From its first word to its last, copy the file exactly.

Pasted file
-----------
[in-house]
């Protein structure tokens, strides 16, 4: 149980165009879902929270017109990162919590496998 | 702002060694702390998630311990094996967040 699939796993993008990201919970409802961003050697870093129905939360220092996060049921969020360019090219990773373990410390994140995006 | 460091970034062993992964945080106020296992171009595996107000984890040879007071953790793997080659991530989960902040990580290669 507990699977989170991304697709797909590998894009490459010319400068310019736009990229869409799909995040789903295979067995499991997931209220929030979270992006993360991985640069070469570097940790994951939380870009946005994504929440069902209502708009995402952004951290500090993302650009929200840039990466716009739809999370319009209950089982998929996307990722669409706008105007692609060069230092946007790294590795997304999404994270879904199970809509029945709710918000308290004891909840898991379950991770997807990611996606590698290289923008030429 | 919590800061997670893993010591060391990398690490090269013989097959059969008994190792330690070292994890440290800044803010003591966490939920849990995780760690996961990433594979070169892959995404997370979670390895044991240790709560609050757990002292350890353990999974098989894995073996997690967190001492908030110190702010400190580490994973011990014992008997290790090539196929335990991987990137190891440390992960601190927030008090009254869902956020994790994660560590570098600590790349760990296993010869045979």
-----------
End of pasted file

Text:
[in-house]
């Protein structure tokens, strides 16, 4: 149980165009879902929270017109990162919590496998 | 702002060694702390998630311990094996967040 699939796993993008990201919970409802961003050697870093129905939360220092996060049921969020360019090219990773373990410390994140995006 | 460091970034062993992964945080106020296992171009595996107000984890040879007071953790793997080659991530989960902040990580290669 507990699977989170991304697709797909590998894009490459010319400068310019736009990229869409799909995040789903295979067995499991997931209220929030979270992006993360991985640069070469570097940790994951939380870009946005994504929440069902209502708009995402952004951290500090993302650009929200840039990466716009739809999370319009209950089982998929996307990722669409706008105007692609060069230092946007790294590795997304999404994270879904199970809509029945709710918000308290004891909840898991379950991770997807990611996606590698290289923008030429 | 919590800061997670893993010591060391990398690490090269013989097959059969008994190792330690070292994890440290800044803010003591966490939920849990995780760690996961990433594979070169892959995404997370979670390895044991240790709560609050757990002292350890353990999974098989894995073996997690967190001492908030110190702010400190580490994973011990014992008997290790090539196929335990991987990137190891440390992960601190927030008090009254869902956020994790994660560590570098600590790349760990296993010869045979």